“So we developed an innovative financing solution where we give them a discount to their current cost of power in naira and then we put boundary conditions on those priced in dollars such that it’s super low – in terms of you don’t expect power in Nigeria to be, let’s say, 5cents and we also protect the customer in case power goes above, say, 20cents,” Shoetan said.

“With those boundary conditions, we are able to price in naira and have comfort that we would recoup our investment in time.”

The project was also tried by Nigeria’s troubled ports and It had to stay on top of its equipment as it was shipped, tracked when it landed and cleared the ports and its transportation to sight. Perpetual vigilance with a healthy dose of paranoia is the unstated rule for dealing with Apapa.

“One key enabler for this project is the regulatory framework in Nigeria which is supportive of smaller projects and new projects for renewables for business in comparison to another geography,” he said.

Nigeria’s mini-grid policy and incentives including duty waivers for some solar equipment and provision of grant funding for new renewable energy projects are seen among the most progressive on the continent. And companies, including CrossBoundary, are benefitting from it.

Raising capital

CrossBoundary Energy’s approach to raising capital relies on the same initiative that won it the Nigerian Brewery deal. It created a vehicle to tap funding that is not even in development. The rain wasn’t falling when Noah built the ark.

It created an Africa-focused mini-grid project financing facility, CrossBoundary Energy Access, part of the CrossBoundary group, launched in January 2019 and set up with backing from The Rockefeller Foundation, Shell Foundation, UK Aid, and Ceniarth to unlock over $16 million in private investment.

“We have the capital ready to go to build that system straight away, we have already raised $40m from our main investors and we are set to raise over $100m by the end of the second quarter of 2021,” Shoetan said.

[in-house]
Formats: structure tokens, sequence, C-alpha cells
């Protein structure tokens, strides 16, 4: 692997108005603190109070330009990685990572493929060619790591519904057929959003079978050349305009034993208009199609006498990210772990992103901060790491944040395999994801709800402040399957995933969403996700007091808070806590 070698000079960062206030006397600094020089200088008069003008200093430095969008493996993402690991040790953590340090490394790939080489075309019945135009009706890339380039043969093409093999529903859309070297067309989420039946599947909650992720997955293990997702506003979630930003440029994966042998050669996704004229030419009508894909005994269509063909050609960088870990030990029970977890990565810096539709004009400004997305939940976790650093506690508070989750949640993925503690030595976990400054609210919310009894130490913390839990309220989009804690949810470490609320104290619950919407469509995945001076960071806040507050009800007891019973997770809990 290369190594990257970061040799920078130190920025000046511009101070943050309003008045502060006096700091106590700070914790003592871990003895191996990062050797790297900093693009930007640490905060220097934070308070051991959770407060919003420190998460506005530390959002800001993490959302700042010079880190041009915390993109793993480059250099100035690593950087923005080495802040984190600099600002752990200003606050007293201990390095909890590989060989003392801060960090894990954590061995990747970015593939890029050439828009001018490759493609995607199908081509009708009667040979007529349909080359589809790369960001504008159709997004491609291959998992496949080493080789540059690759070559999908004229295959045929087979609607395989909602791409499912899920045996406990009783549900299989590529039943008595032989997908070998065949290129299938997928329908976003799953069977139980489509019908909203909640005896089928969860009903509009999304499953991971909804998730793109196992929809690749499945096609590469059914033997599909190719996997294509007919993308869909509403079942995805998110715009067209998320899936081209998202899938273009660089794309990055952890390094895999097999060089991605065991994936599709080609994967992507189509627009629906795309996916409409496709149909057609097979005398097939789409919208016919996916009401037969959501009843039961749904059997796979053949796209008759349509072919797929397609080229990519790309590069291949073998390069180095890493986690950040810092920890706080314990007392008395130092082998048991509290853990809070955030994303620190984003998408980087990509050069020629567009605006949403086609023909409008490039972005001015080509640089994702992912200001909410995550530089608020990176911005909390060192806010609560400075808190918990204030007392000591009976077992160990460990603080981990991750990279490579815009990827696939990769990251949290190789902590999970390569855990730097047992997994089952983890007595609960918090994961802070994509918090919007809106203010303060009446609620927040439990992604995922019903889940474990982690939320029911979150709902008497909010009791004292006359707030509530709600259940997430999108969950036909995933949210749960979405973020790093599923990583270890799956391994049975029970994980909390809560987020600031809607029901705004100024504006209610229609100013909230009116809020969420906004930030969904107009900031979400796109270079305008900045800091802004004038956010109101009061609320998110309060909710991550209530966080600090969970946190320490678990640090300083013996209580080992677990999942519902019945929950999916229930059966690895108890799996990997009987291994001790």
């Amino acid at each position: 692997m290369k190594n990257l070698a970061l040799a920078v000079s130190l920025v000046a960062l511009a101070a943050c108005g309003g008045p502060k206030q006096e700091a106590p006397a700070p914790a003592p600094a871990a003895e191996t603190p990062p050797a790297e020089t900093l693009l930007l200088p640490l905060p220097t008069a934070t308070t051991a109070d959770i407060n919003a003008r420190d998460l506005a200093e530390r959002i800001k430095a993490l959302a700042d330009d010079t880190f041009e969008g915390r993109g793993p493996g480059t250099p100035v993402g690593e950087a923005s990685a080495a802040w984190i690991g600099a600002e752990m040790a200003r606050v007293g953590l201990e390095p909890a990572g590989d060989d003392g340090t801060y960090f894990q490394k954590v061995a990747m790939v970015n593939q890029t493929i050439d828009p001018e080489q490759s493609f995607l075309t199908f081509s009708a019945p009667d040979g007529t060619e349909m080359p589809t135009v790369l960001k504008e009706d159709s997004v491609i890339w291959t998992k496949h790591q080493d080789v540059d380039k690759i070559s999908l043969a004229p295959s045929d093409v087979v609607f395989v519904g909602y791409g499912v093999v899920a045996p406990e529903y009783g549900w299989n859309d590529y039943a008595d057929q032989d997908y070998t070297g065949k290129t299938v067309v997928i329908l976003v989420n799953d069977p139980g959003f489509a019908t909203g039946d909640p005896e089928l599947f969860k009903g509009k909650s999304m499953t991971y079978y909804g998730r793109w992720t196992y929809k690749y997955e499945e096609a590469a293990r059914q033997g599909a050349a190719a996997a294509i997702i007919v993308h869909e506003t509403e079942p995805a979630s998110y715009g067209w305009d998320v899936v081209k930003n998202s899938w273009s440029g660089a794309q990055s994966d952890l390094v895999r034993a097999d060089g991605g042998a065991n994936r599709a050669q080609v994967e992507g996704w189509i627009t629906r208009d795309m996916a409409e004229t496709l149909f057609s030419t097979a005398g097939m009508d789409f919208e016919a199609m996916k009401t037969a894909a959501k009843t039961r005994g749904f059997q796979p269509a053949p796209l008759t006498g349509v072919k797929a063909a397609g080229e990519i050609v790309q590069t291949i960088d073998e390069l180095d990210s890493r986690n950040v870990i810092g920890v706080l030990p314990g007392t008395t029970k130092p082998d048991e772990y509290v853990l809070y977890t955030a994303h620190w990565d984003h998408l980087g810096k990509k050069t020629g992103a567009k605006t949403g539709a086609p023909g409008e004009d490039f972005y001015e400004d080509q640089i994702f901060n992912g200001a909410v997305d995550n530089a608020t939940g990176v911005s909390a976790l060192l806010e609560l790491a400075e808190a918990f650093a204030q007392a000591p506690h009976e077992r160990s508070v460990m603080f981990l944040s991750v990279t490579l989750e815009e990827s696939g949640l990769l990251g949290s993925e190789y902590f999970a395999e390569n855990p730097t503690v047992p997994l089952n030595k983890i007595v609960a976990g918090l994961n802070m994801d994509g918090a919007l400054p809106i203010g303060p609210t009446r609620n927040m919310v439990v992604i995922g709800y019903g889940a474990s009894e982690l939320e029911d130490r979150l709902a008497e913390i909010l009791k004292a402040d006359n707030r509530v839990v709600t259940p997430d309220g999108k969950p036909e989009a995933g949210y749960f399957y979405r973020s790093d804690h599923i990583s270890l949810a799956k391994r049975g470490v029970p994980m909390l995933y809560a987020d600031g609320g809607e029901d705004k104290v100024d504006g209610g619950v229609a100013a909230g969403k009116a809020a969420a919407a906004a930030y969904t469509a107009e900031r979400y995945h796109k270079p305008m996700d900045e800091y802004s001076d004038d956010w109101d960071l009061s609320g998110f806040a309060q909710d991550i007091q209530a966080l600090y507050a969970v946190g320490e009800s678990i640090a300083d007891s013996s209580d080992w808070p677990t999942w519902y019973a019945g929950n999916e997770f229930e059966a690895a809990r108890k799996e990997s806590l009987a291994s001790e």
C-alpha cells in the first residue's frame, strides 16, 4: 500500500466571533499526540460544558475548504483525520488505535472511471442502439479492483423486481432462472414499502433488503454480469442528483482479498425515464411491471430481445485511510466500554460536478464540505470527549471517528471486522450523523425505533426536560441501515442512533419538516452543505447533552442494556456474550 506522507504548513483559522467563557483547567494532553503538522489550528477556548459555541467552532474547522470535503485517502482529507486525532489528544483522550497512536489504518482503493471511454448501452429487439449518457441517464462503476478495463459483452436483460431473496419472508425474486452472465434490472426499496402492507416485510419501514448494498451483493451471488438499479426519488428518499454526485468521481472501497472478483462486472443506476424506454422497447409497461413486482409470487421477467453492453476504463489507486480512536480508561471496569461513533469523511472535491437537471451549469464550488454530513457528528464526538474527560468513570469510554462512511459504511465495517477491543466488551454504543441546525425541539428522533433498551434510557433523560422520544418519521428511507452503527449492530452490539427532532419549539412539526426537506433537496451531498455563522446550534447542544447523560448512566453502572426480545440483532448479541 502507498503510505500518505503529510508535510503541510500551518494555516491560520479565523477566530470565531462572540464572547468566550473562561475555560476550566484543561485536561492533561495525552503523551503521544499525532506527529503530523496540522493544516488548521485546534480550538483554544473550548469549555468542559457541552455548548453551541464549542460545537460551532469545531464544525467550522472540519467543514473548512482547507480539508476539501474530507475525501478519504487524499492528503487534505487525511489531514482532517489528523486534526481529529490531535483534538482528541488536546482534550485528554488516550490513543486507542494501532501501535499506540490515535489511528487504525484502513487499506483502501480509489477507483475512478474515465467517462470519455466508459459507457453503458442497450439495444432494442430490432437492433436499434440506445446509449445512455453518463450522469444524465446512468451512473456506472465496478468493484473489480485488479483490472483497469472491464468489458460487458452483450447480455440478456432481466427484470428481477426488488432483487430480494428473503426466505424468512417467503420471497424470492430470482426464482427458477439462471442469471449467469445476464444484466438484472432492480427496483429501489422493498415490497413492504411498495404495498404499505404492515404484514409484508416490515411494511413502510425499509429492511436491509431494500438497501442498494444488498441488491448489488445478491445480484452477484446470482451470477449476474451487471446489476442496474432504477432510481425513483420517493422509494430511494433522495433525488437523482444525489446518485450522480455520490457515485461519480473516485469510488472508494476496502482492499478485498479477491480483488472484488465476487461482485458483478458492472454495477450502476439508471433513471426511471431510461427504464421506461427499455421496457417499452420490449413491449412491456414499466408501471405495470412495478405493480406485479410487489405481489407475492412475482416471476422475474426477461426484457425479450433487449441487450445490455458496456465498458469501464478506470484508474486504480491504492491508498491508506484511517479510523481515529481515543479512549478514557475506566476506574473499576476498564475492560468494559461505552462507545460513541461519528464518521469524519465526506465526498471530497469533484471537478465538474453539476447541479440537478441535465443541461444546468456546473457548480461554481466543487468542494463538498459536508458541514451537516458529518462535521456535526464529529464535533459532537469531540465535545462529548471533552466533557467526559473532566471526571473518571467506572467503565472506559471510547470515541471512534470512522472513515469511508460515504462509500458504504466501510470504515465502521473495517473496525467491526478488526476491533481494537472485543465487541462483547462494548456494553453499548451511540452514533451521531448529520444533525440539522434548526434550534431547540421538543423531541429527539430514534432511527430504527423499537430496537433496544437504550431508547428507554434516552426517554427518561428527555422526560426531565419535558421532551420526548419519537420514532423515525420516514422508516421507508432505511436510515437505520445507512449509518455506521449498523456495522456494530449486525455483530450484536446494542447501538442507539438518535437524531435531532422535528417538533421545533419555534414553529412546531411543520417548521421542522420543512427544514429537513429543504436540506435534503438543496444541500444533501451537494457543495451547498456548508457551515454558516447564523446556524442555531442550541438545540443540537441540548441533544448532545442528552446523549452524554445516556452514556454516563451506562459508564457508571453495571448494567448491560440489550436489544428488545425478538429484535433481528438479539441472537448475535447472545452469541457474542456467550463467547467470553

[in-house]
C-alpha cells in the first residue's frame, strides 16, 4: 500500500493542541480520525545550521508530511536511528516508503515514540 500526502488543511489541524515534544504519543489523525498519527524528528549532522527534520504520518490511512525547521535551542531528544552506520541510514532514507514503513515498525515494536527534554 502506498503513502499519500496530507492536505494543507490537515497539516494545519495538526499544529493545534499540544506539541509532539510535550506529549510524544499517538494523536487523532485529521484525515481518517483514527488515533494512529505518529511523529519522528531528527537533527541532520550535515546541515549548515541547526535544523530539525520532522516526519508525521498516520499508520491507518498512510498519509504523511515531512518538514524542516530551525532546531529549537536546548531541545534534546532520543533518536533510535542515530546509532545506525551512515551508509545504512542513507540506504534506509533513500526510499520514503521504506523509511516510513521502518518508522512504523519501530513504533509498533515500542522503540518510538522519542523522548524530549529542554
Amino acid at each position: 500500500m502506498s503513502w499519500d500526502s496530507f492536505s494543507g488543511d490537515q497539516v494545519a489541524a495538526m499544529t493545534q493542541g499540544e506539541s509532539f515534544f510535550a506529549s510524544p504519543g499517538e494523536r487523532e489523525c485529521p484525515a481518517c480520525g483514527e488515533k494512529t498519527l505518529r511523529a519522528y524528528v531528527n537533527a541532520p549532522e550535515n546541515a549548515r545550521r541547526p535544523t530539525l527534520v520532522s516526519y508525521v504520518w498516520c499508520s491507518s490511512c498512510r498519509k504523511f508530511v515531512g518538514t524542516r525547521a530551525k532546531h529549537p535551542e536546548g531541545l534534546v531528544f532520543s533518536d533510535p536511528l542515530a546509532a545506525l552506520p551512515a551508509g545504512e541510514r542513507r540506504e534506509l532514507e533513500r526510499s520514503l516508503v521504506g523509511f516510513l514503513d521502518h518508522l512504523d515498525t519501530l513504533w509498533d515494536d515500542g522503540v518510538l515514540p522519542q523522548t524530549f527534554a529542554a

CrossBoundary Energy’s strategic approach to raising capital helps it meet future obligations. It meticulously evaluates its funding partners, how much involvement they will have in the project, and if they are a good fit.

“There is a lot of money willing to support our work, but we must ensure it is helping achieve the mission, not just providing cash,” said Shoetan.

Since the company wasn’t going to accept money simply because it was available, it sought to find a variety of credible partners for its projects.

“We were able to attract capital from USAID in support of this initiative and that was a first loss facility that allowed us the backing and support needed to bring other investors on board,” Shoetan said.

Being in a nascent industry, “it was important to have an anchor investor who creates a case for other investors to come in”.

This strategy allows the company to provide a guarantee to its customers. It offers to reimburse a customer if it does not produce the obligated unit of energy per year. With this assurance, the company can include the anticipated cost savings in its budget projections.

CrossBoundary fully finances the project, draws up the technical designs, oversees the construction and procurement process, and brings the product to its platform where it can monitor to ensure it delivers.

“The customer can see the platform as well so if there are any issues, we send someone to the site and are able to correct the problem immediately,” Shoetan said.

Currently, the Nigerian Breweries project does not include a battery storage system but there are plans to accommodate it, the company said.

CrossBoundary also sees great value in signing long-term Power Purchase Agreements that guarantee power for 15-20 years.

“The benefit for them is that they get a long-term security at the price of power which is massively beneficial if you are a long-term business operating in the country,” Shoetan said.